Clement V, Sanchez P, de Tribolet N, Radovanovic I, Ruiz i Altaba A. HEDGEHOG-GLI1 signaling regulates human glioma growth, cancer stem cell self-renewal, and tumorigenicity. Curr Biol. 2007;17(2):165–72.PubMedCentralPubMedGoogle Scholar
  58. 58.
    Villalva C, Martin-Lanneree S, Cortes U, Dkhissi F, Wager M, Le Corf A, Tourani J, Dusanter-Fourt I, Turhan A, Karayan-Tapon L. STAT3 is essential for the maintenance of neurosphere-initiating tumor cells in patients with glioblastomas: a potential for targeted therapy? Int J Cancer. 2011;128(4):826–38.PubMedGoogle Scholar
  59. 59.
    Happold C, Roth P, Silginer M, Florea AM, Lamszus K, Frei K, Deenen R, Reifenberger G, Weller M. Interferon-beta induces loss of spherogenicity and overcomes therapy resistance of glioblastoma stem cells. Mol Cancer Ther. 2014;13(4):948–61. doi: 10.1158/1535-7163.MCT-13-0772.PubMedGoogle Scholar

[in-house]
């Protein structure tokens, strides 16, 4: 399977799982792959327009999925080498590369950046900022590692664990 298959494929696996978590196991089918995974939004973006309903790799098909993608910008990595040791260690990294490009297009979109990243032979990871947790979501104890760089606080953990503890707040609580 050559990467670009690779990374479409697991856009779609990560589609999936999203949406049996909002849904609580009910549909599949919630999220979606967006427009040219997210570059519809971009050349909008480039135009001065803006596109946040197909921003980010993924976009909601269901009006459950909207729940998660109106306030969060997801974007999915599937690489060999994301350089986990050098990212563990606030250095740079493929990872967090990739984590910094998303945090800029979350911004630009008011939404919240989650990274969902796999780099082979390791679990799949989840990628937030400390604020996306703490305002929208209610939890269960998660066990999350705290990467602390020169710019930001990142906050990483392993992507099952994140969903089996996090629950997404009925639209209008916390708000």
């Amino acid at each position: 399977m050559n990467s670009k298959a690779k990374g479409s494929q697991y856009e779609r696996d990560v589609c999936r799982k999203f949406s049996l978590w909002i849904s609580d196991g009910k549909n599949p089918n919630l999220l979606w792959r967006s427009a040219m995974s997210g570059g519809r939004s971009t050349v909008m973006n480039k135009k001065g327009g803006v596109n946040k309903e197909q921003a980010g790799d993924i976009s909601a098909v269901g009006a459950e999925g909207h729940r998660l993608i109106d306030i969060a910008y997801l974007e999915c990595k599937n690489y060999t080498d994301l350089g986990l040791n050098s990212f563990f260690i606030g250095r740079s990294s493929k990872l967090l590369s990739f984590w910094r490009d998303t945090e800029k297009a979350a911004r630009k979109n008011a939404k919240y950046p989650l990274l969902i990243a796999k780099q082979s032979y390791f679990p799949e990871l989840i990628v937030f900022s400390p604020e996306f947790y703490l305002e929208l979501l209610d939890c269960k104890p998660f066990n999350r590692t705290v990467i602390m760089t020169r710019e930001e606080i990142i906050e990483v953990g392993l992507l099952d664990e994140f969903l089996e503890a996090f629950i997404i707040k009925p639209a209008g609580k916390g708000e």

60. 60.
    Gilbert CA, Daou MC, Moser RP, Ross AH. Gamma-secretase inhibitors enhance temozolomide treatment of human gliomas by inhibiting neurosphere repopulation and xenograft recurrence. Cancer Res. 2010;70(17):6870–9.PubMedCentralPubMedGoogle Scholar
  61. 61.
    Beier D, Schriefer B, Brawanski K, Hau P, Weis J, Schulz JB, Beier CP. Efficacy of clinically relevant temozolomide dosing schemes in glioblastoma cancer stem cell lines. J Neurooncol. 2012;109(1):45–52. doi: 10.1007/s11060-012-0878-4.PubMedGoogle Scholar
  62. 62.